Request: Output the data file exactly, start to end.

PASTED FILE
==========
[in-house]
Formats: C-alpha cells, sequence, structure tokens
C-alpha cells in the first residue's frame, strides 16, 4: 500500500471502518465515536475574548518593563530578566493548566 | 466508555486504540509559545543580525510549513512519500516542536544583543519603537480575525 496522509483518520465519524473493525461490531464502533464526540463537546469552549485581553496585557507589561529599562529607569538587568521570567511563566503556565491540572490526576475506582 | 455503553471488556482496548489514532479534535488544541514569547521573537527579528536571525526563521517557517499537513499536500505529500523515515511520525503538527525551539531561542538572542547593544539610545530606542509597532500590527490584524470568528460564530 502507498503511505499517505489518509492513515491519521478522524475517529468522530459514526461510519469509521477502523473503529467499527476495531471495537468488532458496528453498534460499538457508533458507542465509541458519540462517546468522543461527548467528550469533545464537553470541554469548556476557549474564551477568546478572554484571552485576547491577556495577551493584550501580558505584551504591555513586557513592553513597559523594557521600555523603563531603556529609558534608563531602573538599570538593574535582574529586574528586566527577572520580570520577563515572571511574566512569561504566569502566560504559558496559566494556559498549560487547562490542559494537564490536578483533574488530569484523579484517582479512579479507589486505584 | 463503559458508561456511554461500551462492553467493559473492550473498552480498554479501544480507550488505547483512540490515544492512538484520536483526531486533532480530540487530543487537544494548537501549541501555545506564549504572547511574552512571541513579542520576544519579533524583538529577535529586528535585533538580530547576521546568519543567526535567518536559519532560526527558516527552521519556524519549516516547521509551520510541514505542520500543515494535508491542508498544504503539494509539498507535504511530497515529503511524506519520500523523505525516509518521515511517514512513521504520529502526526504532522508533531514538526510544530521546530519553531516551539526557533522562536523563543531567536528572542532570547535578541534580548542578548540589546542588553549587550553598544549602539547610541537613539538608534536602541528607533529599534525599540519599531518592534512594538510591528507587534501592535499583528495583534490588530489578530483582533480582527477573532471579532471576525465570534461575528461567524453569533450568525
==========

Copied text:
[in-house]
Formats: C-alpha cells, sequence, structure tokens
C-alpha cells in the first residue's frame, strides 16, 4: 500500500471502518465515536475574548518593563530578566493548566 | 466508555486504540509559545543580525510549513512519500516542536544583543519603537480575525 496522509483518520465519524473493525461490531464502533464526540463537546469552549485581553496585557507589561529599562529607569538587568521570567511563566503556565491540572490526576475506582 | 455503553471488556482496548489514532479534535488544541514569547521573537527579528536571525526563521517557517499537513499536500505529500523515515511520525503538527525551539531561542538572542547593544539610545530606542509597532500590527490584524470568528460564530 502507498503511505499517505489518509492513515491519521478522524475517529468522530459514526461510519469509521477502523473503529467499527476495531471495537468488532458496528453498534460499538457508533458507542465509541458519540462517546468522543461527548467528550469533545464537553470541554469548556476557549474564551477568546478572554484571552485576547491577556495577551493584550501580558505584551504591555513586557513592553513597559523594557521600555523603563531603556529609558534608563531602573538599570538593574535582574529586574528586566527577572520580570520577563515572571511574566512569561504566569502566560504559558496559566494556559498549560487547562490542559494537564490536578483533574488530569484523579484517582479512579479507589486505584 | 463503559458508561456511554461500551462492553467493559473492550473498552480498554479501544480507550488505547483512540490515544492512538484520536483526531486533532480530540487530543487537544494548537501549541501555545506564549504572547511574552512571541513579542520576544519579533524583538529577535529586528535585533538580530547576521546568519543567526535567518536559519532560526527558516527552521519556524519549516516547521509551520510541514505542520500543515494535508491542508498544504503539494509539498507535504511530497515529503511524506519520500523523505525516509518521515511517514512513521504520529502526526504532522508533531514538526510544530521546530519553531516551539526557533522562536523563543531567536528572542532570547535578541534580548542578548540589546542588553549587550553598544549602539547610541537613539538608534536602541528607533529599534525599540519599531518592534512594538510591528507587534501592535499583528495583534490588530489578530483582533480582527477573532471579532471576525465570534461575528461567524453569533450568525